- University of Florida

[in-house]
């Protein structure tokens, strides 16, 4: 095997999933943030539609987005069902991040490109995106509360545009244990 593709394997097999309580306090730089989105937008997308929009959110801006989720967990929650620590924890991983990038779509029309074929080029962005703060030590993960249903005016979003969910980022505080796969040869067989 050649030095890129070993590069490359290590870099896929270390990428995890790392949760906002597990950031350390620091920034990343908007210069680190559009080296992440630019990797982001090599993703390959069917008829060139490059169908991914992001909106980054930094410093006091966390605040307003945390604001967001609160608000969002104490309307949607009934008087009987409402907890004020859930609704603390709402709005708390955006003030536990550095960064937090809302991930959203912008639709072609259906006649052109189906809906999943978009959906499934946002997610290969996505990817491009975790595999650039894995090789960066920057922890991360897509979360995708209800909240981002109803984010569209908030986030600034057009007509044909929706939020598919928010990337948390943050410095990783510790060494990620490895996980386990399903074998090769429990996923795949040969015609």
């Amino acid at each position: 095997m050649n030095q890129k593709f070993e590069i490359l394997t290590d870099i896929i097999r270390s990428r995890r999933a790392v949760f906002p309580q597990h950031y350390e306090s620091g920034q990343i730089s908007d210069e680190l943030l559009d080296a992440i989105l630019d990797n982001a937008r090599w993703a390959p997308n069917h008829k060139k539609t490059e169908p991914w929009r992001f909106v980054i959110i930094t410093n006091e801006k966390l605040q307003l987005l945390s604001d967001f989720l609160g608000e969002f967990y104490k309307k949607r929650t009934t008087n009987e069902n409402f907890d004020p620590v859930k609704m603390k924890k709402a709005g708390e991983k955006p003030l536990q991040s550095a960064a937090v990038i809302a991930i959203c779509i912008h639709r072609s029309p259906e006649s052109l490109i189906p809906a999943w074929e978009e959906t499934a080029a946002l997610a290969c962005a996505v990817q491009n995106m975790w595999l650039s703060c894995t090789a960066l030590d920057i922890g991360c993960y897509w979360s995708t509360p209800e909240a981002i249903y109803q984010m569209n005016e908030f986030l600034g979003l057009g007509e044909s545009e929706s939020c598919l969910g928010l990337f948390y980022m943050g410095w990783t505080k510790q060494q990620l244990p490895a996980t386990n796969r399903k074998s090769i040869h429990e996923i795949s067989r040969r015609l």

Scholars narrate the story of the Hindu tradition as a religion of India without attending to its fifteen hundred years of dominant presence in Cambodia, Thailand and Indonesia. On the other hand, historians have written extensively about the 'Indianization' of SE Asia. By highlighting aspects of Khmer religion and culture, I argue that portrayals of Hinduism will have to be reassessed by seeing it as a transnational religion in the first millennium CE. I also argue that the Cambodian people exercised considerable agency in the ways in which they transformed and jettisoned practices from the Hindu civilization. These materials have hitherto been studied by scholars of art and history but not analyzed from the viewpoint of religion, especially by those familiar with Hinduism.